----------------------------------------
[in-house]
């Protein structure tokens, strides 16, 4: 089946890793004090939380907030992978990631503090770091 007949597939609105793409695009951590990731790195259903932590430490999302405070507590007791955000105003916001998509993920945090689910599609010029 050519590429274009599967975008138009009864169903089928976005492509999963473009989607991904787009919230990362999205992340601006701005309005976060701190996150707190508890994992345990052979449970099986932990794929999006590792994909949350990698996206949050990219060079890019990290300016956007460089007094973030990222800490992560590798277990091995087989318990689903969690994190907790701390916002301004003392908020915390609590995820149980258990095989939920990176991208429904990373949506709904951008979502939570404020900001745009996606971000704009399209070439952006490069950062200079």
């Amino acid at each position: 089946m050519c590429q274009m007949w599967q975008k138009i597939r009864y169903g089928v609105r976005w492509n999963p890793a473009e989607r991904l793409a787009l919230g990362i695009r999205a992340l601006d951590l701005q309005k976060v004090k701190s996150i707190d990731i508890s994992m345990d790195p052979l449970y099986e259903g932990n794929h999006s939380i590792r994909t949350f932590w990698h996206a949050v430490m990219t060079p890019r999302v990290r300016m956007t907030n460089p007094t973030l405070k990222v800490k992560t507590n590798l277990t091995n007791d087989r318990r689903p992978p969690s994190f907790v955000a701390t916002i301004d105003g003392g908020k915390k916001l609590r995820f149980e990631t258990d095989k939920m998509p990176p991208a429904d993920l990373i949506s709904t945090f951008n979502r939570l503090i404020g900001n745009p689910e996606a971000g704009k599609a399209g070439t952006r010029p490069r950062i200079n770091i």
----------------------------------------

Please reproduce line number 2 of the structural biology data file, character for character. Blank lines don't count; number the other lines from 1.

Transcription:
């Protein structure tokens, strides 16, 4: 089946890793004090939380907030992978990631503090770091 007949597939609105793409695009951590990731790195259903932590430490999302405070507590007791955000105003916001998509993920945090689910599609010029 050519590429274009599967975008138009009864169903089928976005492509999963473009989607991904787009919230990362999205992340601006701005309005976060701190996150707190508890994992345990052979449970099986932990794929999006590792994909949350990698996206949050990219060079890019990290300016956007460089007094973030990222800490992560590798277990091995087989318990689903969690994190907790701390916002301004003392908020915390609590995820149980258990095989939920990176991208429904990373949506709904951008979502939570404020900001745009996606971000704009399209070439952006490069950062200079």